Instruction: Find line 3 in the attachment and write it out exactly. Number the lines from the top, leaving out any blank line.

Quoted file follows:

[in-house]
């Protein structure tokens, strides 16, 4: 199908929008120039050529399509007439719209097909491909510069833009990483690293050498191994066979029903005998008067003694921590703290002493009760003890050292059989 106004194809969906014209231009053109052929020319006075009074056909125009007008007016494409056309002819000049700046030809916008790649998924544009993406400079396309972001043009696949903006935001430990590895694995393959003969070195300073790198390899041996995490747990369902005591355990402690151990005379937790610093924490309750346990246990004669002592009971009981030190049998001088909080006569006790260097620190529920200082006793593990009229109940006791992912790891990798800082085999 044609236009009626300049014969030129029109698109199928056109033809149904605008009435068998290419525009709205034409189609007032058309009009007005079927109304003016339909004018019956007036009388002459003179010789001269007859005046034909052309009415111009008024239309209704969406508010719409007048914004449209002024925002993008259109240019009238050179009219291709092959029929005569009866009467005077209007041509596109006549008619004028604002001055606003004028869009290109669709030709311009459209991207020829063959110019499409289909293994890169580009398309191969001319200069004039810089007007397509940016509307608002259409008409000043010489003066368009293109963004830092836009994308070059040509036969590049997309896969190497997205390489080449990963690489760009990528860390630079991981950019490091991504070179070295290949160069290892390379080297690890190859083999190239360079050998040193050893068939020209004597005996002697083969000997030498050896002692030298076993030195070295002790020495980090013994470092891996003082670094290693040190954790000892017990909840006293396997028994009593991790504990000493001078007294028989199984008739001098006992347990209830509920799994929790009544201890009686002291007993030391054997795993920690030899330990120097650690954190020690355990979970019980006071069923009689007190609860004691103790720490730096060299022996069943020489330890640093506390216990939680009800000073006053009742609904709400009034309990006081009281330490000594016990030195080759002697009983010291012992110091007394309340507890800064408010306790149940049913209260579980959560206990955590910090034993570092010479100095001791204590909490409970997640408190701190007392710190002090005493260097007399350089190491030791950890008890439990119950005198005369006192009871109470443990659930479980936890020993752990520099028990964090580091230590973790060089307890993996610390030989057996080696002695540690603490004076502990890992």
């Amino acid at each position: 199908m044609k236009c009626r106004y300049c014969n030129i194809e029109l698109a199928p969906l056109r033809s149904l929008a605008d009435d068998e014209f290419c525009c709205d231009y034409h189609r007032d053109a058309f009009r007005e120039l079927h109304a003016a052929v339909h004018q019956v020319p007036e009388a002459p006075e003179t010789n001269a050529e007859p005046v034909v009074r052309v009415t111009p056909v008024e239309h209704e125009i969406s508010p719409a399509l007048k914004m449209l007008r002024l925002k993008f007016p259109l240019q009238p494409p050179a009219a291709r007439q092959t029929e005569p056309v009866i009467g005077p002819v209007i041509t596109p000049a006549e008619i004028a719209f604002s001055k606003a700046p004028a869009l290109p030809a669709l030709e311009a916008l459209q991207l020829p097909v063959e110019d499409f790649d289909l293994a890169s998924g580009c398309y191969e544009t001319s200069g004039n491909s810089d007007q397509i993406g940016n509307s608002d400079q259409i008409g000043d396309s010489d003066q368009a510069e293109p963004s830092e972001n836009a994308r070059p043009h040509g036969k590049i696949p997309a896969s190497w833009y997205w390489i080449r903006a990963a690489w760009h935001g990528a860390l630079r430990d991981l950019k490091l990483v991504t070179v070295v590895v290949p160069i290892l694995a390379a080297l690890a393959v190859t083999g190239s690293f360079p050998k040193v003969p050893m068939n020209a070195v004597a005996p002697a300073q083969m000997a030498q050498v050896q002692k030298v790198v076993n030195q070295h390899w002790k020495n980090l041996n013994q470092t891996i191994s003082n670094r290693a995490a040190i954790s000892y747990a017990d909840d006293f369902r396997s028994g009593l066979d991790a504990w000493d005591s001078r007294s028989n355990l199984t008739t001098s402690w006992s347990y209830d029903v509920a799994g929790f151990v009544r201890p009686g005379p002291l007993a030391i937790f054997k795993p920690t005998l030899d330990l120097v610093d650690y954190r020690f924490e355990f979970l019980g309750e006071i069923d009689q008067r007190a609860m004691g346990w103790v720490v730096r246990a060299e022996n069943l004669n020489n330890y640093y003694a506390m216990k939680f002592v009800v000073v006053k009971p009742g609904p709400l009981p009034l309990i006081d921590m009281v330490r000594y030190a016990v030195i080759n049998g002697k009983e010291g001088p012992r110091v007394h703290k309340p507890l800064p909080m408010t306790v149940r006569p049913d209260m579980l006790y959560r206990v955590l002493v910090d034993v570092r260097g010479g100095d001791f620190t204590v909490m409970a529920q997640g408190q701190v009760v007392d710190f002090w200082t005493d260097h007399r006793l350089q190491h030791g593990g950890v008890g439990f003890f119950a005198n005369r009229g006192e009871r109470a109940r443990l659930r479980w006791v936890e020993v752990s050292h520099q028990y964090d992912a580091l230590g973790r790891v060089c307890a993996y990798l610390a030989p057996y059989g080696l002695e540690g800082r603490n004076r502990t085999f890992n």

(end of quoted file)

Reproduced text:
């Amino acid at each position: 199908m044609k236009c009626r106004y300049c014969n030129i194809e029109l698109a199928p969906l056109r033809s149904l929008a605008d009435d068998e014209f290419c525009c709205d231009y034409h189609r007032d053109a058309f009009r007005e120039l079927h109304a003016a052929v339909h004018q019956v020319p007036e009388a002459p006075e003179t010789n001269a050529e007859p005046v034909v009074r052309v009415t111009p056909v008024e239309h209704e125009i969406s508010p719409a399509l007048k914004m449209l007008r002024l925002k993008f007016p259109l240019q009238p494409p050179a009219a291709r007439q092959t029929e005569p056309v009866i009467g005077p002819v209007i041509t596109p000049a006549e008619i004028a719209f604002s001055k606003a700046p004028a869009l290109p030809a669709l030709e311009a916008l459209q991207l020829p097909v063959e110019d499409f790649d289909l293994a890169s998924g580009c398309y191969e544009t001319s200069g004039n491909s810089d007007q397509i993406g940016n509307s608002d400079q259409i008409g000043d396309s010489d003066q368009a510069e293109p963004s830092e972001n836009a994308r070059p043009h040509g036969k590049i696949p997309a896969s190497w833009y997205w390489i080449r903006a990963a690489w760009h935001g990528a860390l630079r430990d991981l950019k490091l990483v991504t070179v070295v590895v290949p160069i290892l694995a390379a080297l690890a393959v190859t083999g190239s690293f360079p050998k040193v003969p050893m068939n020209a070195v004597a005996p002697a300073q083969m000997a030498q050498v050896q002692k030298v790198v076993n030195q070295h390899w002790k020495n980090l041996n013994q470092t891996i191994s003082n670094r290693a995490a040190i954790s000892y747990a017990d909840d006293f369902r396997s028994g009593l066979d991790a504990w000493d005591s001078r007294s028989n355990l199984t008739t001098s402690w006992s347990y209830d029903v509920a799994g929790f151990v009544r201890p009686g005379p002291l007993a030391i937790f054997k795993p920690t005998l030899d330990l120097v610093d650690y954190r020690f924490e355990f979970l019980g309750e006071i069923d009689q008067r007190a609860m004691g346990w103790v720490v730096r246990a060299e022996n069943l004669n020489n330890y640093y003694a506390m216990k939680f002592v009800v000073v006053k009971p009742g609904p709400l009981p009034l309990i006081d921590m009281v330490r000594y030190a016990v030195i080759n049998g002697k009983e010291g001088p012992r110091v007394h703290k309340p507890l800064p909080m408010t306790v149940r006569p049913d209260m579980l006790y959560r206990v955590l002493v910090d034993v570092r260097g010479g100095d001791f620190t204590v909490m409970a529920q997640g408190q701190v009760v007392d710190f002090w200082t005493d260097h007399r006793l350089q190491h030791g593990g950890v008890g439990f003890f119950a005198n005369r009229g006192e009871r109470a109940r443990l659930r479980w006791v936890e020993v752990s050292h520099q028990y964090d992912a580091l230590g973790r790891v060089c307890a993996y990798l610390a030989p057996y059989g080696l002695e540690g800082r603490n004076r502990t085999f890992n």